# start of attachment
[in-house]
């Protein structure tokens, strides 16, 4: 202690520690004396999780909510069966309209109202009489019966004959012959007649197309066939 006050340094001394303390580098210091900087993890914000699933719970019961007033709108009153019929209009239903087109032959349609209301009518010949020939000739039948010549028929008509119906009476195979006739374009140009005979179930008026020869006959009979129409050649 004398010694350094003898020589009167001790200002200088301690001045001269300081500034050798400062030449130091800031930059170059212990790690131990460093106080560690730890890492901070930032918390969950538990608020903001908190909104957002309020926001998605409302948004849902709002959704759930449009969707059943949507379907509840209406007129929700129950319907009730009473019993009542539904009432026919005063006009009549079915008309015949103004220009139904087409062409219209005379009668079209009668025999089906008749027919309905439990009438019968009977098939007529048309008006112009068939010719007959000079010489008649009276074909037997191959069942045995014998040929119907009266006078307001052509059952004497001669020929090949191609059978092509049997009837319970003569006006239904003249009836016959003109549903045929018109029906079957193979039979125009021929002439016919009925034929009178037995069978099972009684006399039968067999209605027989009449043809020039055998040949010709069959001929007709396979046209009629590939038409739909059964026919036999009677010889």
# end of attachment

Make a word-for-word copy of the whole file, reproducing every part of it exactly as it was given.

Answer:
[in-house]
């Protein structure tokens, strides 16, 4: 202690520690004396999780909510069966309209109202009489019966004959012959007649197309066939 006050340094001394303390580098210091900087993890914000699933719970019961007033709108009153019929209009239903087109032959349609209301009518010949020939000739039948010549028929008509119906009476195979006739374009140009005979179930008026020869006959009979129409050649 004398010694350094003898020589009167001790200002200088301690001045001269300081500034050798400062030449130091800031930059170059212990790690131990460093106080560690730890890492901070930032918390969950538990608020903001908190909104957002309020926001998605409302948004849902709002959704759930449009969707059943949507379907509840209406007129929700129950319907009730009473019993009542539904009432026919005063006009009549079915008309015949103004220009139904087409062409219209005379009668079209009668025999089906008749027919309905439990009438019968009977098939007529048309008006112009068939010719007959000079010489008649009276074909037997191959069942045995014998040929119907009266006078307001052509059952004497001669020929090949191609059978092509049997009837319970003569006006239904003249009836016959003109549903045929018109029906079957193979039979125009021929002439016919009925034929009178037995069978099972009684006399039968067999209605027989009449043809020039055998040949010709069959001929007709396979046209009629590939038409739909059964026919036999009677010889």